“I’m here not as a professional activist or a scholar but as a daughter and as someone directly affected by the atrocities that are being discussed today against Uyghurs – and as part of this week to remember one of the worst stains on human history, the Holocaust. I’m one of those who understand deeply how this horror must inform our response to present events.”
– Ziba Murat, daughter of retired Uyghur doctor Gulshan Abbas who was recently sentenced to 20 years in prison.
Every year on 27 January, the world marks Holocaust Memorial Day, remembering the millions killed under Nazi persecution, as well as in subsequent genocides in Cambodia, Rwanda, Bosnia, and Darfur.
It is a day to honour the memories of those who lost their lives and to re-commit to never allowing such crimes to happen again.
This year, prominent leaders and thinkers from across a broad spectrum of belief and faith communities joined together to draw attention to one humanitarian crisis which demands immediate international attention: the unfolding human rights crisis in China’s Xinjiang Uyghur Autonomous Region.
While those who shared hold very different beliefs from one another, and indeed from the majority of Uyghur people, their unity in speaking out was both powerful and hugely encouraging. Below are some of their reflections:
“Incarcerated by the Nazis and their allies, enclosed in ghettoes, forcibly parted from their families, deported and corralled to their deaths, the Jewish People all too often felt utterly alone. Probably every persecuted people feels isolated, unheard, forgotten, cut off from all help. That is part of the intention of their tormentors. This strategy, perpetrated against the Uyghur people even now as we meet, is all too familiar: concentration camps, beatings, torture, solitary confinement, the separation of children and parents, enforced sterilisation, organ harvesting. It is intended to break both body and spirit. That is why it is supremely important to stand in solidarity with the Uyghur people on this Holocaust Memorial Day, dedicated to reflecting on genocide, the murderous pursuit of the destruction of a people and their culture.
Faced with the evidence of what is perpetrated against the Uyghur people today, we must also consider our own humanity. What kind of people would we be if, looking back, we were to say, ‘I knew, but I didn’t do anything; I didn’t care enough to act’? Given the experiences the Jewish People has passed through in living memory and their impact down to the second and third generations, it is unthinkable and unconscionable for us simply to stand by. This would be a betrayal not only of the humanity of every Uyghur person suffering today, but of our own humanity, our collective historical experience and our moral and spiritual tradition.”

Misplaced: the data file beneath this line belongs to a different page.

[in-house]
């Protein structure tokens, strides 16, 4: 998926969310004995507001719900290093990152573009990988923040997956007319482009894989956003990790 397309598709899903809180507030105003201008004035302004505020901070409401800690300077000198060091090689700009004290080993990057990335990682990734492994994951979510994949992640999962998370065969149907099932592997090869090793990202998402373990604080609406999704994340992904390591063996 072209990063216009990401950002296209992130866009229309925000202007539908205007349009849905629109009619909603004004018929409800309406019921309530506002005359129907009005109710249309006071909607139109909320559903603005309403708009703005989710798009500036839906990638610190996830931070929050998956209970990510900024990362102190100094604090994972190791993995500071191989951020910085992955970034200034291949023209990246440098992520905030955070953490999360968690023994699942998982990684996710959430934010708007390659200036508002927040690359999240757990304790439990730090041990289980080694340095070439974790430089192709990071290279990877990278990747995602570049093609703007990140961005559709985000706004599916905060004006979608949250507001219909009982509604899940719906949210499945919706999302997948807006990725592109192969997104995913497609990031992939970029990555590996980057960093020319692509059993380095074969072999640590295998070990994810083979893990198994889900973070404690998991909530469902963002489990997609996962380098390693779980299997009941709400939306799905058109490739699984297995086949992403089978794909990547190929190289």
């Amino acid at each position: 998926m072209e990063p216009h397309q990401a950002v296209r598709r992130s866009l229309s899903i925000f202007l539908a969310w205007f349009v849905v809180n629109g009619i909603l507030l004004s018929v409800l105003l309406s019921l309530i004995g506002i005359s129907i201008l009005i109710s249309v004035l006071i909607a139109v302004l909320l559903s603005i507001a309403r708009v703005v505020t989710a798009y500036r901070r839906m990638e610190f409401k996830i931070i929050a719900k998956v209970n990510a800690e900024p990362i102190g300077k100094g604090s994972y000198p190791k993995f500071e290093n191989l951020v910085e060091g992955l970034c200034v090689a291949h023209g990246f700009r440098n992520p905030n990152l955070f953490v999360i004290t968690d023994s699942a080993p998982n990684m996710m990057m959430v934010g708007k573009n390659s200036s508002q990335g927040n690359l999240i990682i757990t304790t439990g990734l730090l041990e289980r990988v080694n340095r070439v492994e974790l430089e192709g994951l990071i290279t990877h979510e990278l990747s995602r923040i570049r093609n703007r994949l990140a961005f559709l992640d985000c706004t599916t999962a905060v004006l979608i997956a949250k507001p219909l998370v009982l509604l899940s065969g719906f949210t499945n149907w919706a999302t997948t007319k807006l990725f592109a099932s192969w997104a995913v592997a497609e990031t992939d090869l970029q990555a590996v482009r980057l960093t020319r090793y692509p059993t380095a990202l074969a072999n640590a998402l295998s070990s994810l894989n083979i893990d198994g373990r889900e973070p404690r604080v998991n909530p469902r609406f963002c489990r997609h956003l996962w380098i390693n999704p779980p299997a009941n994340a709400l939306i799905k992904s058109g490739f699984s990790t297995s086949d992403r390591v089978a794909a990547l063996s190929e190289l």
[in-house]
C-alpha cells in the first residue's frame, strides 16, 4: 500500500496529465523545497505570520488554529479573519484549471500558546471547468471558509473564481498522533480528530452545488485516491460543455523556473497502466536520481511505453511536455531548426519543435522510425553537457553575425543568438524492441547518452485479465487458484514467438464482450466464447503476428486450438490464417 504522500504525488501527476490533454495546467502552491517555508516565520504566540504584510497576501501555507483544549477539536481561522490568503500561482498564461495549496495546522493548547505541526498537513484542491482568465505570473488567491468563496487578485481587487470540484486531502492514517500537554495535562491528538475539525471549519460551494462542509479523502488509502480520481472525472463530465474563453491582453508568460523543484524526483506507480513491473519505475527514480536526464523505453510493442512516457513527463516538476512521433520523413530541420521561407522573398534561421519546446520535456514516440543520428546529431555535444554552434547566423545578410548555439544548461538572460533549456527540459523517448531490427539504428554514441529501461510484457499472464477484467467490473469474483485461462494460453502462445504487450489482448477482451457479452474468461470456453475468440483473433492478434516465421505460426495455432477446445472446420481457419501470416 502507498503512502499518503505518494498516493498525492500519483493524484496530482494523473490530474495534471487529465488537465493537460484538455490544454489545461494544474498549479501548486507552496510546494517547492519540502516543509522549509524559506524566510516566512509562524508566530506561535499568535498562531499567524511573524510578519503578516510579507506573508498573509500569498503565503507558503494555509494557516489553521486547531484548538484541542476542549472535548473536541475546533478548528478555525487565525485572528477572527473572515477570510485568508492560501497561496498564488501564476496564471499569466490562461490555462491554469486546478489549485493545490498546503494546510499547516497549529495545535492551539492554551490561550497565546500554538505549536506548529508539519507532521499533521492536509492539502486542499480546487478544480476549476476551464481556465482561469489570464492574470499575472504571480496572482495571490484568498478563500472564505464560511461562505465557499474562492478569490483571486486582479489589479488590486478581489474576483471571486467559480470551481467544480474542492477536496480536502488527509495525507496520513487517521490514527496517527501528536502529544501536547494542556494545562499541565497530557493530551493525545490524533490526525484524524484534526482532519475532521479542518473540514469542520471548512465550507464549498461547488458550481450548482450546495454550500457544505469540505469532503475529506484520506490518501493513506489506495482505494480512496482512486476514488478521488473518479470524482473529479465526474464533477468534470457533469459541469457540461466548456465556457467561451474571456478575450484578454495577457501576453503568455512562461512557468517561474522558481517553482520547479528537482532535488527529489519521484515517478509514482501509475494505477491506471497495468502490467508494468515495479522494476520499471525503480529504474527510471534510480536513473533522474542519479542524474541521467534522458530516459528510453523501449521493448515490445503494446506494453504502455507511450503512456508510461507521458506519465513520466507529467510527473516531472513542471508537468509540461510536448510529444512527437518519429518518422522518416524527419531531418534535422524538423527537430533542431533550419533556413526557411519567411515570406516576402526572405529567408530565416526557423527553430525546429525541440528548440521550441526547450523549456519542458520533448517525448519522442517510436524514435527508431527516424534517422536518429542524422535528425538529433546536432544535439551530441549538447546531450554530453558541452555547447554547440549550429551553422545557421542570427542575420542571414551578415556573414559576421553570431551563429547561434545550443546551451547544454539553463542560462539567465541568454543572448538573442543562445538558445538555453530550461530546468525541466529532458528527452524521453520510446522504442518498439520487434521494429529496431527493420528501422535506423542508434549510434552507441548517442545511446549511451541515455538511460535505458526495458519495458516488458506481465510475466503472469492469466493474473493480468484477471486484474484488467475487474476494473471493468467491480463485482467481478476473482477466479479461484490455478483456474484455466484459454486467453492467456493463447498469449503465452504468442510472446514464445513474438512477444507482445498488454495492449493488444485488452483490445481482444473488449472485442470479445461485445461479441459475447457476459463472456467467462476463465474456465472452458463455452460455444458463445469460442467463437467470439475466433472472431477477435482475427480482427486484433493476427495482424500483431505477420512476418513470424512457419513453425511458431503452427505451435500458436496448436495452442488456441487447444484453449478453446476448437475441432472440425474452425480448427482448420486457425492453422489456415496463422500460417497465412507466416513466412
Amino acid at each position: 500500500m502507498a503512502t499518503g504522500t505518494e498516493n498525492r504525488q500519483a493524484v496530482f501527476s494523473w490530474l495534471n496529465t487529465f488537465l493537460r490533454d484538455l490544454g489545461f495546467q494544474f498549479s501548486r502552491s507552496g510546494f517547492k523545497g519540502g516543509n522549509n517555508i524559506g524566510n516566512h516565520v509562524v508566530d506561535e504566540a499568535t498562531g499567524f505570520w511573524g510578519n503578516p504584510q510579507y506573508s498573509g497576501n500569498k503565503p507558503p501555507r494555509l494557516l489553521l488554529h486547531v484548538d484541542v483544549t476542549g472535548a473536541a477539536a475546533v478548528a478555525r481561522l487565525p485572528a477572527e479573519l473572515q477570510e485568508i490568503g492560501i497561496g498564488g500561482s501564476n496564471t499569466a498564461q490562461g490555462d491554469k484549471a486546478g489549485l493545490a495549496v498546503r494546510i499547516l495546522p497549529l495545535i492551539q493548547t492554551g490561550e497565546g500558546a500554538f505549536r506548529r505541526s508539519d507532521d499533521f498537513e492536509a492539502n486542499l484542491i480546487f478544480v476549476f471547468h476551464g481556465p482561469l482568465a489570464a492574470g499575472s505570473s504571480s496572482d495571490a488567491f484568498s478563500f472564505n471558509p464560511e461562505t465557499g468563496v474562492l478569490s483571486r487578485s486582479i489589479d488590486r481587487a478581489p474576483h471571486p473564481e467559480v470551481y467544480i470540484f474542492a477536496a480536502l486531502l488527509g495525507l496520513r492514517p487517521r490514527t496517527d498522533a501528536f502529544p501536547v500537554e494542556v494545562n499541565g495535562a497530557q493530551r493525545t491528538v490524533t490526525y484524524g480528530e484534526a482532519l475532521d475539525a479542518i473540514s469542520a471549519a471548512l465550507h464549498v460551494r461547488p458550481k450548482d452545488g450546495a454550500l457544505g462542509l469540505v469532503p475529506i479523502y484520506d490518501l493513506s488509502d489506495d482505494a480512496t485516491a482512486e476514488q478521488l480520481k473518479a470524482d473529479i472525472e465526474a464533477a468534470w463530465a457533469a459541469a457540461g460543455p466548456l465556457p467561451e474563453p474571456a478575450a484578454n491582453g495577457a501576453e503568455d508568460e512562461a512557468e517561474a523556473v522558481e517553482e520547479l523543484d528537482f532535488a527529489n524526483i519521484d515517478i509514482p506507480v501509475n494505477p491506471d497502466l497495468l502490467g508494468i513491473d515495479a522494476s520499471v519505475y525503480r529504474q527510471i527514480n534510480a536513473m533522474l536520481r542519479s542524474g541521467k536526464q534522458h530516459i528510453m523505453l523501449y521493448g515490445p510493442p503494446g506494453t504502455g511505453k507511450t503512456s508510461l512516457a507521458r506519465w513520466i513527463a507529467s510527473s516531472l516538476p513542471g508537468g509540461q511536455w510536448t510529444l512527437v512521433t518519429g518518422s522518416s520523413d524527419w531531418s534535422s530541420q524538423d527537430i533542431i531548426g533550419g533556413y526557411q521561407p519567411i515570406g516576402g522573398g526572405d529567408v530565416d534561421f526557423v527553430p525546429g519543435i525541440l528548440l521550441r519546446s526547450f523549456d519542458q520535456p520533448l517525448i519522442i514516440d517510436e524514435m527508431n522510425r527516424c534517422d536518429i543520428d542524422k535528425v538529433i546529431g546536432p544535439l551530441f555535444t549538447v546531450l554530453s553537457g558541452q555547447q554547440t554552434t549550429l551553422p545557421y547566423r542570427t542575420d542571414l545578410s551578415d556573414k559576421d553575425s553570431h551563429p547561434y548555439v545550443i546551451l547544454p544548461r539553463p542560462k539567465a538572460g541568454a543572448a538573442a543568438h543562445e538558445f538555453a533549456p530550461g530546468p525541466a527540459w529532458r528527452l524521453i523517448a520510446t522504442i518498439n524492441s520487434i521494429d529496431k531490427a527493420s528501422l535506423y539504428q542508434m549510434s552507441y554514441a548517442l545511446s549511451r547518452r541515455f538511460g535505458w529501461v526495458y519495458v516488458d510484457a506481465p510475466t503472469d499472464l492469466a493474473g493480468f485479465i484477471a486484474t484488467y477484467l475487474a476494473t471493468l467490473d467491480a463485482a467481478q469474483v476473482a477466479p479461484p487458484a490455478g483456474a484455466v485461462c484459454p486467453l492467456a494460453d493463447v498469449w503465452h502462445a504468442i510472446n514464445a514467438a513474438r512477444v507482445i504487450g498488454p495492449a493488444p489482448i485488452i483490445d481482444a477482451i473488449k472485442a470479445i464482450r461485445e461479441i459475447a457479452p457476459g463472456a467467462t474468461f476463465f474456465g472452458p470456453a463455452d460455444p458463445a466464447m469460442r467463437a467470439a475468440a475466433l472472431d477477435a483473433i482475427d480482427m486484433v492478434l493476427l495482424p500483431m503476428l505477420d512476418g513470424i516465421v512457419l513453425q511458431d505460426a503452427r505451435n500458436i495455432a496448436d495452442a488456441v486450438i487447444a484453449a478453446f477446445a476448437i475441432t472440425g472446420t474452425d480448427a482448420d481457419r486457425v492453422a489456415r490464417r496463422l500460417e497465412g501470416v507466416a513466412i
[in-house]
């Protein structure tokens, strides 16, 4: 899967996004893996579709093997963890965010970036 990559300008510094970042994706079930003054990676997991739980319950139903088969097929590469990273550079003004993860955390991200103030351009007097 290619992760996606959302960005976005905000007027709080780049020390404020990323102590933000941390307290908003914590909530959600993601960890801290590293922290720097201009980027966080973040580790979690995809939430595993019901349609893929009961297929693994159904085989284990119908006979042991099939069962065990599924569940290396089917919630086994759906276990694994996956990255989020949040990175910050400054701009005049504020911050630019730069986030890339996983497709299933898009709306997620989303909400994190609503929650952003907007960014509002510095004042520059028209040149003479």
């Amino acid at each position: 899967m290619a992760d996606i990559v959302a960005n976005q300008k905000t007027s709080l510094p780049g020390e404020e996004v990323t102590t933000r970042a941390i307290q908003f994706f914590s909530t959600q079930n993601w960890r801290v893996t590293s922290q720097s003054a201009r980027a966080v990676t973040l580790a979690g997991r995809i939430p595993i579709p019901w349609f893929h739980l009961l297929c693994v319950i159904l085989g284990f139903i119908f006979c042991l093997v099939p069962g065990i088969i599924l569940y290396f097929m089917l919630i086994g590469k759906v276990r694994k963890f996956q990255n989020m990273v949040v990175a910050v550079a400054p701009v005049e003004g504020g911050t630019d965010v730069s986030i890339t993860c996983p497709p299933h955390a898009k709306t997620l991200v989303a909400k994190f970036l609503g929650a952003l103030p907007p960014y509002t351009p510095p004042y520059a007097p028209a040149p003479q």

– Rabbi Jonathan Wittenberg, Senior Rabbi of Masorti Judaism
“If every human individual represents and carries a gift from God, the same is true of distinctive communities. God has not made human beings uniform and regimented; human culture across the world is rich and beautiful because of its diversity, and a world that is truly at peace is one in which communities welcome, delight in and learn from the differences in language and custom and history that surround them in the lives of other communities. The particular horror of genocide is in its assumption that not only individuals but an entire history can be blotted out. And this is a crime against not only love but truth, a denial of the past that we all share.”
– The Rt Hon and Rt Rev Lord Rowan Williams, former Archbishop of Canterbury
“On this sombre Holocaust Memorial Day, we are standing shoulder to shoulder and reflecting with the Uyghur people, the atrocities and genocide suffered by all faith communities under the control of Chinese Communist Party (CCP)… The current CCP mantra of Sinicisation of all and every aspect of Tibetan religion, culture, language, thoughts are a gross attempt of social transformation, social engineering and cultural genocide. Uyghurs and Tibetans suffer in tandem under the yoke of the Chinese occupation. They are forcing us to be like a Han Chinese by stealth.”
– Sonam T Frasi, FCA, RAS, Representative of His Holiness the Dalai Lama for Northern Europe, Poland and the Baltic States
“From the humanist point of view, governments are constituted to safeguard and advance the freedom of their people. Freedom of choice in how to live, freedom of conscience, thought, and belief, freedom of expression and association, the freedom to pursue our own idea of the good life, the life well lived… Governments should never tell you what to think, governments should never be able to take away your dignity, your liberty, your life, for having the wrong thoughts or making the wrong choices, if they harm no one else. China is a signatory to the Universal Declaration of Human Rights which embodies these beliefs and values. Its government should uphold them.”
– Andrew Copson, Chief Executive of Humanists UK and President of Humanists International
These reflections are excerpts from those shared at the Together for Uyghurs event, jointly hosted by CSW and René Cassin, the Jewish voice for human rights, on 25 January.